March 2, 1988
By the Phoenix Gazette
Remember March 1, 1988. It was a day when no fewer than 21 lawyers fanned out across Phoenix to argue about Evan Mecham.
Laymen following the impeached governor’s legal cases need scorecards to comprehend Tuesday, when:
♦ Fred Craft, Mecham’s lobbyist and political confidant, admitted that he had written himself out of a crucial scene in the Senate impeachment trial by acting as one of Mecham’s defense attorneys.
Craft himself is a witness to events that led to an article of impeachment: Mecham’s alleged attempt to obstruct an investigation into a death threat.
During cross-examination Tuesday, Craft asked a witness to recount events that Craft himself had witnessed. Setting the scene, be referred to himself in the third person as “Mr. Craft.”
♦ The state Supreme Court unanimously denied Mecham’s attempt to have the impeachment trial delayed. An appeal is possible.
♦ Maricopa County Superior Court Judge Frederick Martone threw out a lawsuit filed by Concerned Arizona Voters challenging the validity of the May 17 gubernatorial recall election.
Martone said the plaintiffs had not proved that recall petition signatures were fraudulently obtained. An appeal is possible.
♦ Attorney Murray Miller, Mecham’s once vocal defender in the impeachment and criminal cases, formally withdrew from the criminal case, in which Mecham is accused of six felonies and his brother Willard faces three.
♦ Miller was replaced as Mecham’s criminal defense attorney by Michael Scott, whose role immediately was questioned by Assistant Arizona Attorney General Barnett Lotstein.
Lotstein, who will help prosecute the Mecham brothers in Superior Court, told Judge Michael Ryan that Scott could have a conflict of interest in defending both Mechams.
Told of Lotstein’s worries, Scott replied: I will take care of my own conflicts and he (Lotstein) can keep his own house clean. Lotstein is sticking his nose somewhere where it doesn’t belong.”
♦ Lotstein told Ryan that he feared that Jerris Leonard — who with Craft is handling Mecham’s impeachment defense — might have access to transcripts of testimony taken by the state grand jury that indicted the Mecham brothers. “According to Scott, Leonard will not defend Evan Mecham in Superior Court. Lotstein said Leonard “is not entitled to grand jury documents.”
♦ Former Gov. Bruce Babbitt said, “That’s absurd” when told that Tempe developer and attorney Barry Wolfson had alleged that Charles Manatt, a senior partner in Leonard’s former law firm, telephoned Babbitt in 1985 and warned him» not to block a bond deal on which Manatt’s and Wolfson’s law firms were working.
Babbitt said: “Chuck Manatt never called me to discuss this. If Chuck Manatt had called, I’d have remembered it.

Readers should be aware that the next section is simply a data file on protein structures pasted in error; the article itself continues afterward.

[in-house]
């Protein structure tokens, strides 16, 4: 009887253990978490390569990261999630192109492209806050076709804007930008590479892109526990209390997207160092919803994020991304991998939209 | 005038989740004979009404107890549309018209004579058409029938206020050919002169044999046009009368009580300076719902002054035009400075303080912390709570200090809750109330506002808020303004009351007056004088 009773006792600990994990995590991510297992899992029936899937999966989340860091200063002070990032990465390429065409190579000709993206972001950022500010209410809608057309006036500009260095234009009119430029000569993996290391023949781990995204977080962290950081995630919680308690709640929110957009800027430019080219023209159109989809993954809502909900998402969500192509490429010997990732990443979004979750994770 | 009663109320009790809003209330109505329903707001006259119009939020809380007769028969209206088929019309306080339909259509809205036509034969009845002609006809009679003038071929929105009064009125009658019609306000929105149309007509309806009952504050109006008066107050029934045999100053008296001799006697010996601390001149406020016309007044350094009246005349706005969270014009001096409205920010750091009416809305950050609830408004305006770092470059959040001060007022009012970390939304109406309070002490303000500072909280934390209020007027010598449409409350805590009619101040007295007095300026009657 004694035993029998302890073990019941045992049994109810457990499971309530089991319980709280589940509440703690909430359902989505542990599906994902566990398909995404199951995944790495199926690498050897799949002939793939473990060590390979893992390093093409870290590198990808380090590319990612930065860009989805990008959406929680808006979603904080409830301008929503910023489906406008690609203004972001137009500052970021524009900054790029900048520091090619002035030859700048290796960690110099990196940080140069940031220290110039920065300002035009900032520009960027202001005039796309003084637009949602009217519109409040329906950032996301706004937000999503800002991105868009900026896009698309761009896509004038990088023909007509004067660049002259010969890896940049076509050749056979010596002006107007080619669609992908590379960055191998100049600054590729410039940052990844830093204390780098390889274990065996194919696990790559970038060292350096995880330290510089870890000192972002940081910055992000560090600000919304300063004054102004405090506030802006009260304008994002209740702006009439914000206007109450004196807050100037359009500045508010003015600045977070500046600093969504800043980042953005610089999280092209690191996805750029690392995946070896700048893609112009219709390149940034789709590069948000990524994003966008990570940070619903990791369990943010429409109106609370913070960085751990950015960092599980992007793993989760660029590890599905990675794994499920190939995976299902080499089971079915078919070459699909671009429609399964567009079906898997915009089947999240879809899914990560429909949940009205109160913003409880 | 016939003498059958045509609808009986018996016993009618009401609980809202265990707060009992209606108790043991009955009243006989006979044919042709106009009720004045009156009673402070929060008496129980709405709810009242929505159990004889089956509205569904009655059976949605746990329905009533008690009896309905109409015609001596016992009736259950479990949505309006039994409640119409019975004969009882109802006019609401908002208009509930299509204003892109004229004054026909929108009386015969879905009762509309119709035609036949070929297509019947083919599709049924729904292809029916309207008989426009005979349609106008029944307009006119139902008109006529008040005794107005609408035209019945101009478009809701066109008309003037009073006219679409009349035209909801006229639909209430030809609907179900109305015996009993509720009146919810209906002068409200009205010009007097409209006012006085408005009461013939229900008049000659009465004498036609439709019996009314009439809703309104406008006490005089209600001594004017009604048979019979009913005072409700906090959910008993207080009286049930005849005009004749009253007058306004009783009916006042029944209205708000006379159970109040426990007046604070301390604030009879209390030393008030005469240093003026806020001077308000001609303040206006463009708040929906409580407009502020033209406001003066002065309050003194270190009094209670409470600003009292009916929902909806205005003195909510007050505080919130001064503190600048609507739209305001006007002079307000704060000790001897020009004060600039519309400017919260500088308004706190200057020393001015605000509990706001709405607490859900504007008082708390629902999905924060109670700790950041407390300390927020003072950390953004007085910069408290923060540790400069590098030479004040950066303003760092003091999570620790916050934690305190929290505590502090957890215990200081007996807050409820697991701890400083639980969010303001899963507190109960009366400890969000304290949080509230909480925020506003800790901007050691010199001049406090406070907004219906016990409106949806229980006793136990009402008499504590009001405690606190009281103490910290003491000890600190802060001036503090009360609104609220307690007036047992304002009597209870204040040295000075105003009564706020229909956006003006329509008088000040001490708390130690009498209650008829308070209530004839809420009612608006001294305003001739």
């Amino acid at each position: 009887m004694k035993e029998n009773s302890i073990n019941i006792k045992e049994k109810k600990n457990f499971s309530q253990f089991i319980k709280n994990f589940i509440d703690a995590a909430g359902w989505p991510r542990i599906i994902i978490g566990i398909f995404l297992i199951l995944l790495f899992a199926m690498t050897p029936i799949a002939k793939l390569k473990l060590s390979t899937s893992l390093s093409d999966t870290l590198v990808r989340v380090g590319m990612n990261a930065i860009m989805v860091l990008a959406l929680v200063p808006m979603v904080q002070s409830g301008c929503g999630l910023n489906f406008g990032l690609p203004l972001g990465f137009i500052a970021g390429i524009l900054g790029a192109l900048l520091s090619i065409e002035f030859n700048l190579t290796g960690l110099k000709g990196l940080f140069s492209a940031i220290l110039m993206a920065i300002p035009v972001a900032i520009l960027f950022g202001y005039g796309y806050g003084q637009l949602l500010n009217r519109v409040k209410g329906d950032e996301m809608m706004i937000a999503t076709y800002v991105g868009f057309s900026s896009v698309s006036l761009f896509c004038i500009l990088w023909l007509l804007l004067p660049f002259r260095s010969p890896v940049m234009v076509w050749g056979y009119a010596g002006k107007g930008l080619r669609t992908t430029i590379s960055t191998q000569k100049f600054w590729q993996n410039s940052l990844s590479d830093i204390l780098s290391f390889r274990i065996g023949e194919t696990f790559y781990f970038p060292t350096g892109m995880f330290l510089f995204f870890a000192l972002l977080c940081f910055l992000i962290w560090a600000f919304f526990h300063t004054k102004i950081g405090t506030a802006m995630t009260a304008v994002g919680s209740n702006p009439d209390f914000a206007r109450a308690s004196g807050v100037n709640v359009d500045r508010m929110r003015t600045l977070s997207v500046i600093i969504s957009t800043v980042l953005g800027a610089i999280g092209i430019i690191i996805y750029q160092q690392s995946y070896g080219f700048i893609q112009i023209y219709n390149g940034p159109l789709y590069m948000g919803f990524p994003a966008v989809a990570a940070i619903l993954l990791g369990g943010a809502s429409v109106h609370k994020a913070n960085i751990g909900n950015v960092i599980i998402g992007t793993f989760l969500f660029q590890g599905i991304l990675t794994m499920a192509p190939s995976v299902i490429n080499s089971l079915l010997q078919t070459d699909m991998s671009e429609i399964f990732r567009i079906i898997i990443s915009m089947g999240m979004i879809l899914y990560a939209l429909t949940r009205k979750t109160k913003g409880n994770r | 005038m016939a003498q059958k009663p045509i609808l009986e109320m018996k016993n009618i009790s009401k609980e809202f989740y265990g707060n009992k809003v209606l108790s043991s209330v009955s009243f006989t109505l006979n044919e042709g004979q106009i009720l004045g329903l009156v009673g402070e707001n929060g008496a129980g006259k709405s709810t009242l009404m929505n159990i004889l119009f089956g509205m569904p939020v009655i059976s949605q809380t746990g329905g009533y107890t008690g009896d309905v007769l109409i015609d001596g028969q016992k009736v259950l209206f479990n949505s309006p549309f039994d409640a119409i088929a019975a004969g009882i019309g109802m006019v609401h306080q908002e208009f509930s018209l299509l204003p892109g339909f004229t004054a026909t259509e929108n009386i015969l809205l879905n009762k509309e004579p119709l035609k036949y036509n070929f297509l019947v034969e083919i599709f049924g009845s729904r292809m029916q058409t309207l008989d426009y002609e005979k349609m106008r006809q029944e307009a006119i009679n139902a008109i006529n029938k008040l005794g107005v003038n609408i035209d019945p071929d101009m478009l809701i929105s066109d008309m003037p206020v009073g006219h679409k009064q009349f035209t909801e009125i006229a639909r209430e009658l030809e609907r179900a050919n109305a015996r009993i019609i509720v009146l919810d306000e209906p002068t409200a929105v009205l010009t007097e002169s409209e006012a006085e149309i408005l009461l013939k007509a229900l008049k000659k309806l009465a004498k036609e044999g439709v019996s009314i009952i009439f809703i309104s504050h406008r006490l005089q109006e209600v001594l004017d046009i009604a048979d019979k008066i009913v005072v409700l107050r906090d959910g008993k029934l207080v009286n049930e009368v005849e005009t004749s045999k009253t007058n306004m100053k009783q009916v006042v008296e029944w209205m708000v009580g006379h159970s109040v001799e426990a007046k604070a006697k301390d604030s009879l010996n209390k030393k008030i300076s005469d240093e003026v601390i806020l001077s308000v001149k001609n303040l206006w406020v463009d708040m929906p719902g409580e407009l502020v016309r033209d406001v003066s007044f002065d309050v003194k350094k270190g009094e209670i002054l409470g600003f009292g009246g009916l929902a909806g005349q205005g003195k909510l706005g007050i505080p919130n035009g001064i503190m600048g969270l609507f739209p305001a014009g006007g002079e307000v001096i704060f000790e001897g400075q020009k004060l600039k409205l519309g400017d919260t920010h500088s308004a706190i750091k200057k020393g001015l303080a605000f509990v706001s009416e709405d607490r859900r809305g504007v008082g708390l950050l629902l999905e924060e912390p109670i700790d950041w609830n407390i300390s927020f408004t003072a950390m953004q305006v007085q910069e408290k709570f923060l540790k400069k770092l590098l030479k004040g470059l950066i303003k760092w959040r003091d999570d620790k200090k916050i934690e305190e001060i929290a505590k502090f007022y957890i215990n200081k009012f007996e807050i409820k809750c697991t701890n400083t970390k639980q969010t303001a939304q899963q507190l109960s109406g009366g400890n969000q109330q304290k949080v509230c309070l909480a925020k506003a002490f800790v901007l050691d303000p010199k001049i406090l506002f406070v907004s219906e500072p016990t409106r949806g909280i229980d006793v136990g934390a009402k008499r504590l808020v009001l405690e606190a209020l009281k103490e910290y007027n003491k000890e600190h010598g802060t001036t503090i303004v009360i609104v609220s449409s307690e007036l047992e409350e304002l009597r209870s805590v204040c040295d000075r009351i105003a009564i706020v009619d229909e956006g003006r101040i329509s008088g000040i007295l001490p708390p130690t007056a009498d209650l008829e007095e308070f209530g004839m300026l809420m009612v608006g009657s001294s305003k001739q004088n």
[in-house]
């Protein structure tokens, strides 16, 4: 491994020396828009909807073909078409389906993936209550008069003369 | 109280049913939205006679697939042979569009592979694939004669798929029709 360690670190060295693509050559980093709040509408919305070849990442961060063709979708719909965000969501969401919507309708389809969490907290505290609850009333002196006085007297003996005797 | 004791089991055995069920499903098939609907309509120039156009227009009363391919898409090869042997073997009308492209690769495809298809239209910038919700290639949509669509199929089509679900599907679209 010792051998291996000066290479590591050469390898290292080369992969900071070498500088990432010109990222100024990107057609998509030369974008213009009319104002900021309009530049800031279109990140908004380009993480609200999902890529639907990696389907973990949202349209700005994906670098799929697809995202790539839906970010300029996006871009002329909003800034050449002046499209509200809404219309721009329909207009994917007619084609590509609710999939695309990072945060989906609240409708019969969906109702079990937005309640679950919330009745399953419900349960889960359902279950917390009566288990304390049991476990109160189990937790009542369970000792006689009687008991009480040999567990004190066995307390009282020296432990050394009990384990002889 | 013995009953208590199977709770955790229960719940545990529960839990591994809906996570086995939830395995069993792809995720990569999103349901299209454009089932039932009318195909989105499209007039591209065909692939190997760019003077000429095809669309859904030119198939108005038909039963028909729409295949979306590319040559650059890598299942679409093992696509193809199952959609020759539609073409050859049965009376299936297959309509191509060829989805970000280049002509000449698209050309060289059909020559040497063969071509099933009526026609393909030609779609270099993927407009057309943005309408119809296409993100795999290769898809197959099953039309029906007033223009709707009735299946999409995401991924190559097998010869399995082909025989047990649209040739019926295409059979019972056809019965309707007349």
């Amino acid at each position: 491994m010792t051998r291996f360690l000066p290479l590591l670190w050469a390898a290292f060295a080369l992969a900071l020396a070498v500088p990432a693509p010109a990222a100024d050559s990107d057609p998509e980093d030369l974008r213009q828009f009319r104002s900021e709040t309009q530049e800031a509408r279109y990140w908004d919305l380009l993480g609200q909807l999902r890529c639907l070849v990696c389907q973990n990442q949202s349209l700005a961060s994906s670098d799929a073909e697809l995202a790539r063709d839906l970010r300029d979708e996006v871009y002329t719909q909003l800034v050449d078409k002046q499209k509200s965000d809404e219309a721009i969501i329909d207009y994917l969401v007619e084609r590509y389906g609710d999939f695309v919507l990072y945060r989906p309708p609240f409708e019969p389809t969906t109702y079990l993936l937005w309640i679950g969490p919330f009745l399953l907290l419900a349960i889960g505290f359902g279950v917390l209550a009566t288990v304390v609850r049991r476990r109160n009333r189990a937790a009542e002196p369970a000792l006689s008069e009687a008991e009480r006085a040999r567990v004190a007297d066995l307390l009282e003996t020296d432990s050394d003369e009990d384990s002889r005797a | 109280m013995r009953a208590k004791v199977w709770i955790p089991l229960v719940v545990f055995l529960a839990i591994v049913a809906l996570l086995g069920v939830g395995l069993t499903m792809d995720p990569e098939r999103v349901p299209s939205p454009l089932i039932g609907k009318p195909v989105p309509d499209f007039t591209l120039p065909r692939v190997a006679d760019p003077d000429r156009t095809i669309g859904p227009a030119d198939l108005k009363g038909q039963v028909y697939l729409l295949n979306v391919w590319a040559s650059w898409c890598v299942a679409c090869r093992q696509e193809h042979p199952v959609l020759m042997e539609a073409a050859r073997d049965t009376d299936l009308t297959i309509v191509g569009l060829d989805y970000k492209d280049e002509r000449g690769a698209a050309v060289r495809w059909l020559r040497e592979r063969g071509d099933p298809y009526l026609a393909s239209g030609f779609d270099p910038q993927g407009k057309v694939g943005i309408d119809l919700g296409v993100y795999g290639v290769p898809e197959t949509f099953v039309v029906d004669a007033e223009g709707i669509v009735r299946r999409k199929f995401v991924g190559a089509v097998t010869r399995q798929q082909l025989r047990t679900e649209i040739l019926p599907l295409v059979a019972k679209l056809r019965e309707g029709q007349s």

Manatt is a former Democratic National Committee chairman.
Babbitt’s name came up in a statement Wolfson released alleging that Leonard might have a conflict in representing Mecham because Leonard’s former law firm had done business with Wolfson’s.
Leonard said Tuesday that he would “not dignify” Wolfson’s charge with a replay.
Mecham said: “Jerris, if he’d of had a conflict of interest, he would have told me and he wouldn’t have handled the case.”
Meanwhile, back at the impeachment trial, Sen. Jaime Gutierrez, D-Tucson, said Craft’s role “raises some fairly disturbing questions.”
Two witnesses — Department of Public Safety officers Frank Martinez and Charles “Beau” Johnson — told the “Senate that Craft was present when Johnson informed Mecham that one of his aides, Lee Watkins, had threatened another aide, Donna Carlson, a grand jury witness.
Johnson’s conversation with Mecham is critical, because Mecham contends that he did not know that the threat was serious or that it might have constituted a crime.
Craft said after the trial Tuesday that what Johnson told Mecham “is subject to interpretation.” But he would not disclose his.
Craft told the Senate that under its trial rules, he cannot be forced to testify since he represents Mecham.
Arizona Supreme Court Chief Justice Frank Gordon, the presiding officer, concurred, saying the Senate should have addressed the topic last week when it voted to let Craft defend the governor.
Craft at the time was not listed as a witness.
Senate special counsel John Lundin said Craft has an advantage.
“By having been a material witness himself, there is a presence or effect felt because in some instances he was personally involved,” Lundin said.
The Arizona Supreme Court’s rules of ethical conduct for lawyers say an attorney to be called as a witness should not serve as counsel in a case unless both sides agree beforehand, unless the testimony involves legal fees or unless the attorney’s withdrawal would hurt the client.
Sen. Jones Osborn, D-Yuma, said he doubted that the Senate would change its rule or compel Craft to testify. He said that would open the door to defense subpoenas of House prosecutors Paul Eckstein, a former campaign adviser to Democratic gubernatorial recall candidate Carolyn Warner, and William French, whose investigation paved the way for the House impeachment vote.
Gazette reporters Pat Flannery, .|.W. Brown, Victor Dricks, Anthony Somrner and Michael Murphy contributed to this report.